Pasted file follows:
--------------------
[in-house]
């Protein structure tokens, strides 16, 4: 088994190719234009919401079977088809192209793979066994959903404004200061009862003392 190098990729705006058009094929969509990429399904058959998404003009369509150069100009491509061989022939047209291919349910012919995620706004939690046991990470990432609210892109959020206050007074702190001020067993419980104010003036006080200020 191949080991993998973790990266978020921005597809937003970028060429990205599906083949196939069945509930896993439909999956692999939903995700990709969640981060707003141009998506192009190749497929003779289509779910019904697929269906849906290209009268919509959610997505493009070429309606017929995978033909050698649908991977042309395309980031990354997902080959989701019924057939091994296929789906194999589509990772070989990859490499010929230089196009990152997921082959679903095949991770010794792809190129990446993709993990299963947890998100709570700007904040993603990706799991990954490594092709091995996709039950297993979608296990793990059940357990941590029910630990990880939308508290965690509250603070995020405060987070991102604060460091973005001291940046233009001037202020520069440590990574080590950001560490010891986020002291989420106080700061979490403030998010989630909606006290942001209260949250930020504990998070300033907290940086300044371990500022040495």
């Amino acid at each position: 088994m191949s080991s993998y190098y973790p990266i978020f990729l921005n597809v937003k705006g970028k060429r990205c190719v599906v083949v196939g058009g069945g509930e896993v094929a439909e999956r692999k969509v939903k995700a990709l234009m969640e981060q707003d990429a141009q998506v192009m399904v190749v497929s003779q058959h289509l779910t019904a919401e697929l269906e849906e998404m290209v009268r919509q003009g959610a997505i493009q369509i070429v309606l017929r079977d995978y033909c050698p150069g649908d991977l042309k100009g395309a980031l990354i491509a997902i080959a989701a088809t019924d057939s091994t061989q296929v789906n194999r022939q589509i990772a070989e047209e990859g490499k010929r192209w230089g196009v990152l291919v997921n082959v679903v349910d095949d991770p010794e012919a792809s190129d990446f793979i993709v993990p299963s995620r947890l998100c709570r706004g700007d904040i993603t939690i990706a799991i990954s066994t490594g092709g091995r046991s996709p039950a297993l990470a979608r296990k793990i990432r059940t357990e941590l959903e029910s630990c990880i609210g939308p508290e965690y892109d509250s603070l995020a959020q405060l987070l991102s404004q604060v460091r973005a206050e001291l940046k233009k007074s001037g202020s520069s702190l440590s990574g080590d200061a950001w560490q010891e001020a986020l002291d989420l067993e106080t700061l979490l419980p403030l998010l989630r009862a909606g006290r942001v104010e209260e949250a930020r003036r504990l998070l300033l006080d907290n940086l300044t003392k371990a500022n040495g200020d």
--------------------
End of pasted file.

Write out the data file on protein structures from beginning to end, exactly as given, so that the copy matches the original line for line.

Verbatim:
[in-house]
């Protein structure tokens, strides 16, 4: 088994190719234009919401079977088809192209793979066994959903404004200061009862003392 190098990729705006058009094929969509990429399904058959998404003009369509150069100009491509061989022939047209291919349910012919995620706004939690046991990470990432609210892109959020206050007074702190001020067993419980104010003036006080200020 191949080991993998973790990266978020921005597809937003970028060429990205599906083949196939069945509930896993439909999956692999939903995700990709969640981060707003141009998506192009190749497929003779289509779910019904697929269906849906290209009268919509959610997505493009070429309606017929995978033909050698649908991977042309395309980031990354997902080959989701019924057939091994296929789906194999589509990772070989990859490499010929230089196009990152997921082959679903095949991770010794792809190129990446993709993990299963947890998100709570700007904040993603990706799991990954490594092709091995996709039950297993979608296990793990059940357990941590029910630990990880939308508290965690509250603070995020405060987070991102604060460091973005001291940046233009001037202020520069440590990574080590950001560490010891986020002291989420106080700061979490403030998010989630909606006290942001209260949250930020504990998070300033907290940086300044371990500022040495």
């Amino acid at each position: 088994m191949s080991s993998y190098y973790p990266i978020f990729l921005n597809v937003k705006g970028k060429r990205c190719v599906v083949v196939g058009g069945g509930e896993v094929a439909e999956r692999k969509v939903k995700a990709l234009m969640e981060q707003d990429a141009q998506v192009m399904v190749v497929s003779q058959h289509l779910t019904a919401e697929l269906e849906e998404m290209v009268r919509q003009g959610a997505i493009q369509i070429v309606l017929r079977d995978y033909c050698p150069g649908d991977l042309k100009g395309a980031l990354i491509a997902i080959a989701a088809t019924d057939s091994t061989q296929v789906n194999r022939q589509i990772a070989e047209e990859g490499k010929r192209w230089g196009v990152l291919v997921n082959v679903v349910d095949d991770p010794e012919a792809s190129d990446f793979i993709v993990p299963s995620r947890l998100c709570r706004g700007d904040i993603t939690i990706a799991i990954s066994t490594g092709g091995r046991s996709p039950a297993l990470a979608r296990k793990i990432r059940t357990e941590l959903e029910s630990c990880i609210g939308p508290e965690y892109d509250s603070l995020a959020q405060l987070l991102s404004q604060v460091r973005a206050e001291l940046k233009k007074s001037g202020s520069s702190l440590s990574g080590d200061a950001w560490q010891e001020a986020l002291d989420l067993e106080t700061l979490l419980p403030l998010l989630r009862a909606g006290r942001v104010e209260e949250a930020r003036r504990l998070l300033l006080d907290n940086l300044t003392k371990a500022n040495g200020d």